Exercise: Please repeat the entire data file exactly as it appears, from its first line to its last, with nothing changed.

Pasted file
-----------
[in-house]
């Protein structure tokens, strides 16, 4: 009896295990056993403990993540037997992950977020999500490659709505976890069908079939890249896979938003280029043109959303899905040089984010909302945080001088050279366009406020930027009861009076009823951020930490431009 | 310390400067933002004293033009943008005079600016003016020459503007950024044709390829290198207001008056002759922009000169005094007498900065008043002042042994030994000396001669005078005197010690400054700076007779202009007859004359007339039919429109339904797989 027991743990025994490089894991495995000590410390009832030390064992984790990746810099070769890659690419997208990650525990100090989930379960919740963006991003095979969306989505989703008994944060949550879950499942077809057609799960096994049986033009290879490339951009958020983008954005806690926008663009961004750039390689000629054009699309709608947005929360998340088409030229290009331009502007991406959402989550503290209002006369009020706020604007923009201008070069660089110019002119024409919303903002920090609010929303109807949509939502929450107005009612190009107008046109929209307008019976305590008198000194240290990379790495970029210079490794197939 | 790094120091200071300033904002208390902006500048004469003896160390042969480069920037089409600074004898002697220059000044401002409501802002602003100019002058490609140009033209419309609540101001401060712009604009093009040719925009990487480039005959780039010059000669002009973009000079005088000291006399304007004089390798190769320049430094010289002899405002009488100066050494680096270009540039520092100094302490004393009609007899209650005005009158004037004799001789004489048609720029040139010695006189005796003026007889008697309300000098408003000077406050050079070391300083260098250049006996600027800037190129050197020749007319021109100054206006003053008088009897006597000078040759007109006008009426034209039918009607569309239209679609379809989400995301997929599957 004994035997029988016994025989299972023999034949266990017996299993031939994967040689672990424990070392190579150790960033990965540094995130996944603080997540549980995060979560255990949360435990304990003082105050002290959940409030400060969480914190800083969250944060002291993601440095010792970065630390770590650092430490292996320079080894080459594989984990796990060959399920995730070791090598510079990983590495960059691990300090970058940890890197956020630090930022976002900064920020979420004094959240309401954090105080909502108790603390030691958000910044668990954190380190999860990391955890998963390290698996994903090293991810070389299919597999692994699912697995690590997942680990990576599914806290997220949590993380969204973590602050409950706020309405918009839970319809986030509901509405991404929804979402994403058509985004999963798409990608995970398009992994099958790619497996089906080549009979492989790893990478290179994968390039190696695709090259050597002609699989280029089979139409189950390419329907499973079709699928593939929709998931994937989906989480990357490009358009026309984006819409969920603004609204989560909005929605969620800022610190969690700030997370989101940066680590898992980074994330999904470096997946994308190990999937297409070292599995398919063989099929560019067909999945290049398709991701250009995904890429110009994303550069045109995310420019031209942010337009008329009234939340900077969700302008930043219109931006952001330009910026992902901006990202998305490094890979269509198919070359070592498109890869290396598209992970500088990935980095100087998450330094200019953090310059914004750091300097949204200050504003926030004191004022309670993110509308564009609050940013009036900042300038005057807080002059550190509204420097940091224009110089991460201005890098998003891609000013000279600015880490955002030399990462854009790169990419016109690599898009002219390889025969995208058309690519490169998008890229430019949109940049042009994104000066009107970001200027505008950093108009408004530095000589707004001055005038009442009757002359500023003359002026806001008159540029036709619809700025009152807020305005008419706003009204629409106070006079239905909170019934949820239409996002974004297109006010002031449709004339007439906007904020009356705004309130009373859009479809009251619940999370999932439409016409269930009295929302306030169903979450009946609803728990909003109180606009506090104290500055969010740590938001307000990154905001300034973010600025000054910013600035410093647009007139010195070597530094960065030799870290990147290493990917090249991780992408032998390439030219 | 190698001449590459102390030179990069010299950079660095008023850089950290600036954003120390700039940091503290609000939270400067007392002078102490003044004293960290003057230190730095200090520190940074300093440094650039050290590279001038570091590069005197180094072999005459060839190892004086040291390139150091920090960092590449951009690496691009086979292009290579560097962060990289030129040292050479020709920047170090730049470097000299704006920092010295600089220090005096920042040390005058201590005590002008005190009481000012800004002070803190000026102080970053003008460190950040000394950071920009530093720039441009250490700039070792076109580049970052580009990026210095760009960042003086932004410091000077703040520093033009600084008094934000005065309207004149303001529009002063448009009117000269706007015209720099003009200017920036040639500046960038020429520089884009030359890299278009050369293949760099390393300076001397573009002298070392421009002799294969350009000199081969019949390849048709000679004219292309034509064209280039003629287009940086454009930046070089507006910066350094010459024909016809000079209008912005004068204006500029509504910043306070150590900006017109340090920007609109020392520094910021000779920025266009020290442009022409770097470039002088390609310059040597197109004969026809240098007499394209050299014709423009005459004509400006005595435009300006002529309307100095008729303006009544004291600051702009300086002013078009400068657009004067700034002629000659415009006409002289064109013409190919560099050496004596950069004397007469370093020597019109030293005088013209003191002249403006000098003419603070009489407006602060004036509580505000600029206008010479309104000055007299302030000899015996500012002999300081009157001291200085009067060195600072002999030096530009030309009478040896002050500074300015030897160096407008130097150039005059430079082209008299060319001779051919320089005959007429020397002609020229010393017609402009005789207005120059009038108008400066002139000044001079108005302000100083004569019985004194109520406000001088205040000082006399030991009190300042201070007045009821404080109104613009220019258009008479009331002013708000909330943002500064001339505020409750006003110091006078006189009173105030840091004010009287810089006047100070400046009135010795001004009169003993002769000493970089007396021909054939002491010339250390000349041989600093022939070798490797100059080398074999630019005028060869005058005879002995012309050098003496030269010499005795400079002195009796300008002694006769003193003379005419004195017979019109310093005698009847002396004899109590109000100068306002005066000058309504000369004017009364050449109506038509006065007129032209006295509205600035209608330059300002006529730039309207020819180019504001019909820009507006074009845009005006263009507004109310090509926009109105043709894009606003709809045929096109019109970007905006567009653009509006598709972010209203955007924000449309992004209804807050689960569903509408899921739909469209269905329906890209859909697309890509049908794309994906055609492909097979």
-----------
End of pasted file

[in-house]
């Protein structure tokens, strides 16, 4: 009896295990056993403990993540037997992950977020999500490659709505976890069908079939890249896979938003280029043109959303899905040089984010909302945080001088050279366009406020930027009861009076009823951020930490431009 | 310390400067933002004293033009943008005079600016003016020459503007950024044709390829290198207001008056002759922009000169005094007498900065008043002042042994030994000396001669005078005197010690400054700076007779202009007859004359007339039919429109339904797989 027991743990025994490089894991495995000590410390009832030390064992984790990746810099070769890659690419997208990650525990100090989930379960919740963006991003095979969306989505989703008994944060949550879950499942077809057609799960096994049986033009290879490339951009958020983008954005806690926008663009961004750039390689000629054009699309709608947005929360998340088409030229290009331009502007991406959402989550503290209002006369009020706020604007923009201008070069660089110019002119024409919303903002920090609010929303109807949509939502929450107005009612190009107008046109929209307008019976305590008198000194240290990379790495970029210079490794197939 | 790094120091200071300033904002208390902006500048004469003896160390042969480069920037089409600074004898002697220059000044401002409501802002602003100019002058490609140009033209419309609540101001401060712009604009093009040719925009990487480039005959780039010059000669002009973009000079005088000291006399304007004089390798190769320049430094010289002899405002009488100066050494680096270009540039520092100094302490004393009609007899209650005005009158004037004799001789004489048609720029040139010695006189005796003026007889008697309300000098408003000077406050050079070391300083260098250049006996600027800037190129050197020749007319021109100054206006003053008088009897006597000078040759007109006008009426034209039918009607569309239209679609379809989400995301997929599957 004994035997029988016994025989299972023999034949266990017996299993031939994967040689672990424990070392190579150790960033990965540094995130996944603080997540549980995060979560255990949360435990304990003082105050002290959940409030400060969480914190800083969250944060002291993601440095010792970065630390770590650092430490292996320079080894080459594989984990796990060959399920995730070791090598510079990983590495960059691990300090970058940890890197956020630090930022976002900064920020979420004094959240309401954090105080909502108790603390030691958000910044668990954190380190999860990391955890998963390290698996994903090293991810070389299919597999692994699912697995690590997942680990990576599914806290997220949590993380969204973590602050409950706020309405918009839970319809986030509901509405991404929804979402994403058509985004999963798409990608995970398009992994099958790619497996089906080549009979492989790893990478290179994968390039190696695709090259050597002609699989280029089979139409189950390419329907499973079709699928593939929709998931994937989906989480990357490009358009026309984006819409969920603004609204989560909005929605969620800022610190969690700030997370989101940066680590898992980074994330999904470096997946994308190990999937297409070292599995398919063989099929560019067909999945290049398709991701250009995904890429110009994303550069045109995310420019031209942010337009008329009234939340900077969700302008930043219109931006952001330009910026992902901006990202998305490094890979269509198919070359070592498109890869290396598209992970500088990935980095100087998450330094200019953090310059914004750091300097949204200050504003926030004191004022309670993110509308564009609050940013009036900042300038005057807080002059550190509204420097940091224009110089991460201005890098998003891609000013000279600015880490955002030399990462854009790169990419016109690599898009002219390889025969995208058309690519490169998008890229430019949109940049042009994104000066009107970001200027505008950093108009408004530095000589707004001055005038009442009757002359500023003359002026806001008159540029036709619809700025009152807020305005008419706003009204629409106070006079239905909170019934949820239409996002974004297109006010002031449709004339007439906007904020009356705004309130009373859009479809009251619940999370999932439409016409269930009295929302306030169903979450009946609803728990909003109180606009506090104290500055969010740590938001307000990154905001300034973010600025000054910013600035410093647009007139010195070597530094960065030799870290990147290493990917090249991780992408032998390439030219 | 190698001449590459102390030179990069010299950079660095008023850089950290600036954003120390700039940091503290609000939270400067007392002078102490003044004293960290003057230190730095200090520190940074300093440094650039050290590279001038570091590069005197180094072999005459060839190892004086040291390139150091920090960092590449951009690496691009086979292009290579560097962060990289030129040292050479020709920047170090730049470097000299704006920092010295600089220090005096920042040390005058201590005590002008005190009481000012800004002070803190000026102080970053003008460190950040000394950071920009530093720039441009250490700039070792076109580049970052580009990026210095760009960042003086932004410091000077703040520093033009600084008094934000005065309207004149303001529009002063448009009117000269706007015209720099003009200017920036040639500046960038020429520089884009030359890299278009050369293949760099390393300076001397573009002298070392421009002799294969350009000199081969019949390849048709000679004219292309034509064209280039003629287009940086454009930046070089507006910066350094010459024909016809000079209008912005004068204006500029509504910043306070150590900006017109340090920007609109020392520094910021000779920025266009020290442009022409770097470039002088390609310059040597197109004969026809240098007499394209050299014709423009005459004509400006005595435009300006002529309307100095008729303006009544004291600051702009300086002013078009400068657009004067700034002629000659415009006409002289064109013409190919560099050496004596950069004397007469370093020597019109030293005088013209003191002249403006000098003419603070009489407006602060004036509580505000600029206008010479309104000055007299302030000899015996500012002999300081009157001291200085009067060195600072002999030096530009030309009478040896002050500074300015030897160096407008130097150039005059430079082209008299060319001779051919320089005959007429020397002609020229010393017609402009005789207005120059009038108008400066002139000044001079108005302000100083004569019985004194109520406000001088205040000082006399030991009190300042201070007045009821404080109104613009220019258009008479009331002013708000909330943002500064001339505020409750006003110091006078006189009173105030840091004010009287810089006047100070400046009135010795001004009169003993002769000493970089007396021909054939002491010339250390000349041989600093022939070798490797100059080398074999630019005028060869005058005879002995012309050098003496030269010499005795400079002195009796300008002694006769003193003379005419004195017979019109310093005698009847002396004899109590109000100068306002005066000058309504000369004017009364050449109506038509006065007129032209006295509205600035209608330059300002006529730039309207020819180019504001019909820009507006074009845009005006263009507004109310090509926009109105043709894009606003709809045929096109019109970007905006567009653009509006598709972010209203955007924000449309992004209804807050689960569903509408899921739909469209269905329906890209859909697309890509049908794309994906055609492909097979």